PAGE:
Bookmaker Ladbrokes took a pasting at the Cheltenham festival last month, and with 62 days of other race meetings lost to the freezing weather in the first quarter it warned profits this year will be at the lower end of forecasts.
The bookie’s shares fell 9 per cent, or 18.9p, to 188p as it rushed out its trading statement 10 days earlier than planned. Analysts had been looking for profits in a range of £180m to £215m against the £206m it made last year.
Chief executive Richard Glynn said the group made £6m less at Cheltenham than in 2012, including a £2m drop in profits from Ireland as so many Irish winners romped home.
He said: “Nine favourites won and on the last day in particular we got smashed. It is one of the vagaries of bookmaking that you just have to accept. On the Grand National, which was in our second quarter, we made £4m more than we did in 2012.
“So I would say that I’m disappointed but all the more determined to deliver. We will redouble our efforts so that by 2014 we will be producing those profits which we had promised.”
Ladbrokes said it had also been hit by lower spending on the machines in its shops during the first couple of months of the year and lower revenues from high-spending customers in its online casino business.
“The trading environment and economic conditions since the start of the year have remained challenging, which when combined with a number of specific, one-off factors in the latter part of the period, have driven a softer first quarter than expected,” Mr Glynn said.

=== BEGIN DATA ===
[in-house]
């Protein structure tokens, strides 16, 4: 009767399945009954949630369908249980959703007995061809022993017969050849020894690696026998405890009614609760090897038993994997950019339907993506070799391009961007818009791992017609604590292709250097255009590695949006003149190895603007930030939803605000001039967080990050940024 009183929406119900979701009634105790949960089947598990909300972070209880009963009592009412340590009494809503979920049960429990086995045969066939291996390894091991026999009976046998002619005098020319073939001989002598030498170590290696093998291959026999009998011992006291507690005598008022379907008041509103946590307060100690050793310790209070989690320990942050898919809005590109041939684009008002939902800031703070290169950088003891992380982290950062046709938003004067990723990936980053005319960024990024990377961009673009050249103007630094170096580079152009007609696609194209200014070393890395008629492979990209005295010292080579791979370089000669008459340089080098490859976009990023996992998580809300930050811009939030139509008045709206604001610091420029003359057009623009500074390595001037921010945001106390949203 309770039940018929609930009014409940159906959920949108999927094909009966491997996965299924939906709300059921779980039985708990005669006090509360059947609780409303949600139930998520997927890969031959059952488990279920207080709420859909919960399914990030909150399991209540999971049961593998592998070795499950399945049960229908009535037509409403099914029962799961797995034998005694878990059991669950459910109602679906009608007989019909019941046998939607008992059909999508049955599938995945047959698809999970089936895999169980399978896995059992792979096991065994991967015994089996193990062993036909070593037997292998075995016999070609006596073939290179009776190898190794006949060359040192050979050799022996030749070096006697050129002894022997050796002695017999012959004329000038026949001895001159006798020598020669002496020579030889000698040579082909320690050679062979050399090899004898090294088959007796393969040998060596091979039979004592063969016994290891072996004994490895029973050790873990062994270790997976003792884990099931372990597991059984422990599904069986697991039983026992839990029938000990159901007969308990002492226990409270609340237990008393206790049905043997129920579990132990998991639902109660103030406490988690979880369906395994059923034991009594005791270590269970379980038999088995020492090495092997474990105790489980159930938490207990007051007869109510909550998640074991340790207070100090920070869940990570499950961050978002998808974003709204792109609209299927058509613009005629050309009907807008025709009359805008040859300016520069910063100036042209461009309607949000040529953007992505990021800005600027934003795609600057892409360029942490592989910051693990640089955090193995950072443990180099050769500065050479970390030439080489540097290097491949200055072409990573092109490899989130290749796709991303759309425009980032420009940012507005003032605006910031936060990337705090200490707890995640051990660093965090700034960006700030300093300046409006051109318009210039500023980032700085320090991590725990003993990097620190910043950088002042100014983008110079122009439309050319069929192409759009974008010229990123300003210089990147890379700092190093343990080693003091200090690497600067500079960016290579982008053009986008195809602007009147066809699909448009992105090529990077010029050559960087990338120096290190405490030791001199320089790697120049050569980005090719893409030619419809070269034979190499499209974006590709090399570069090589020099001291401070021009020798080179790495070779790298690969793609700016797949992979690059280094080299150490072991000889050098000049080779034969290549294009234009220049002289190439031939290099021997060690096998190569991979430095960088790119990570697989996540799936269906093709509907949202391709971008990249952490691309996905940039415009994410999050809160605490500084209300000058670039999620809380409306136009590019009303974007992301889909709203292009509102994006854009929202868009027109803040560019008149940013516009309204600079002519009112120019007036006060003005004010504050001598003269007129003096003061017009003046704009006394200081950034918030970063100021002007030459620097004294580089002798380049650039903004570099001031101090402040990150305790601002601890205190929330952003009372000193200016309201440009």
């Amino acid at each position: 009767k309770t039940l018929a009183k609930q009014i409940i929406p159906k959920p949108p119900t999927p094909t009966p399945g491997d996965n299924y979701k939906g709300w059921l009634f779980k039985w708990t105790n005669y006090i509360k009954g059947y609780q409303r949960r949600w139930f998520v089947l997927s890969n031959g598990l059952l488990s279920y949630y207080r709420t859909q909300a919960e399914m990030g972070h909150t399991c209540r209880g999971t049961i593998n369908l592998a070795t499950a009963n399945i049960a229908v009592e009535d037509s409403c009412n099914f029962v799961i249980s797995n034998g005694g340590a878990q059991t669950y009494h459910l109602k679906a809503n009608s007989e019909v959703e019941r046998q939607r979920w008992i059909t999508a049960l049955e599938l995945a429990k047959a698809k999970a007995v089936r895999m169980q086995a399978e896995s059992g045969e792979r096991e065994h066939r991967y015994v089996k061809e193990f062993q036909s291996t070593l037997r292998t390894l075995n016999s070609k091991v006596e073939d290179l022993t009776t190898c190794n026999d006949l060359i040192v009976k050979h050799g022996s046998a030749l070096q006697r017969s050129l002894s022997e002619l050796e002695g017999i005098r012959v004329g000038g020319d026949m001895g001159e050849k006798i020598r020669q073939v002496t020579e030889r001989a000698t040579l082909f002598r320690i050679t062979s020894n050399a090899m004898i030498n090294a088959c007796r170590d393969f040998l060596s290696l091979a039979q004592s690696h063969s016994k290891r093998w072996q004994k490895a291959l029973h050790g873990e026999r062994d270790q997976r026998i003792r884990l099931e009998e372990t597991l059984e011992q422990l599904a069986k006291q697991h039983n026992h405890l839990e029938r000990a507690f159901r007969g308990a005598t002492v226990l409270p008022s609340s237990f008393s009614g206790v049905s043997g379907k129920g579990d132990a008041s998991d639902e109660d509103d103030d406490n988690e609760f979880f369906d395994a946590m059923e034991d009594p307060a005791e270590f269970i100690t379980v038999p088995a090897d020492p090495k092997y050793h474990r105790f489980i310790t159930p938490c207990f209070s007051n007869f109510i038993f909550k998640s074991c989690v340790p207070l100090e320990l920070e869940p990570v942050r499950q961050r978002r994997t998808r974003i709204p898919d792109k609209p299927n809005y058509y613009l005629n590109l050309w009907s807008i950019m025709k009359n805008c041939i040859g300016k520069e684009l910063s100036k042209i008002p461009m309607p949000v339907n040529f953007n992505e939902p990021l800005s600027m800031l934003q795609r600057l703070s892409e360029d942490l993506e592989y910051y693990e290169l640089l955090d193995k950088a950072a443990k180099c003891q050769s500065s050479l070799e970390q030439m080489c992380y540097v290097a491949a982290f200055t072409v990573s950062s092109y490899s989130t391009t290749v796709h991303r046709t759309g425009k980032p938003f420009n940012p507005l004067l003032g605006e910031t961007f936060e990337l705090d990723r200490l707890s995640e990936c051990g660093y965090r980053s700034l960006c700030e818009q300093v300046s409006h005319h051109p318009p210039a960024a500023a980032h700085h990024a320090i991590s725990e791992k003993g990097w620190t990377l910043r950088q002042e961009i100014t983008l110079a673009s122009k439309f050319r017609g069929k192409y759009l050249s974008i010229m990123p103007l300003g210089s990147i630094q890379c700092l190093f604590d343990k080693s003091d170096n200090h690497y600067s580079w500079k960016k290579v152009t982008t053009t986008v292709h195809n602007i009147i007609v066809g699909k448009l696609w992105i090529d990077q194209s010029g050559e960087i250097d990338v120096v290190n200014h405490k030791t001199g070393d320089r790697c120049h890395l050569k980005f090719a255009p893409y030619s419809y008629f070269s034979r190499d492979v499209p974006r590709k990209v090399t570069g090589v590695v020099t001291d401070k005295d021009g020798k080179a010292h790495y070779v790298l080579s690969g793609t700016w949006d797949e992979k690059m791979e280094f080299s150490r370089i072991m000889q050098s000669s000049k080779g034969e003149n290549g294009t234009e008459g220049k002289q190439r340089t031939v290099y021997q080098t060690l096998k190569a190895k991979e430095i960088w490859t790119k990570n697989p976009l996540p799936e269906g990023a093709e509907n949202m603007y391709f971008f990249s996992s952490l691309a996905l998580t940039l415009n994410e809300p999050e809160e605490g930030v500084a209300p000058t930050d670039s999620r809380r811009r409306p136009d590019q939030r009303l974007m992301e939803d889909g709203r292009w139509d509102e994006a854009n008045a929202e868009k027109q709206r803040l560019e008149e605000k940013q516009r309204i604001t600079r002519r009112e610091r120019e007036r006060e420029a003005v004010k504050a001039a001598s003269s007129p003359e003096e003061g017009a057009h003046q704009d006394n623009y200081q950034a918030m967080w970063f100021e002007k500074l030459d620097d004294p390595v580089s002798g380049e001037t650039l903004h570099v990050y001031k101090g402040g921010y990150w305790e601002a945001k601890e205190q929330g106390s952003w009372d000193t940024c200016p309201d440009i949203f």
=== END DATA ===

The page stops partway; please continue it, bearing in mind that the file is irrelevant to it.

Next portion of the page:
All of these factors, as well as the rise in gaming-machine tax, mean first quarter operating profits are down by £13m on last year at £37.4m. Overall revenues are down 3.3 per cent.
Mr Glynn said: “Obviously this is a disappointment but Ladbrokes is still materially stronger as a business than it has been for several years.”
He said he is looking for an upturn in digital revenues in the second half of the year.
Nick Batram of broker Peel Hunt said: “A downgrade now was not unexpected although the scale is slightly more than anticipated... but, in a sector where there is considerable corporate activity, now is not the time to get off the Ladbrokes horse.”
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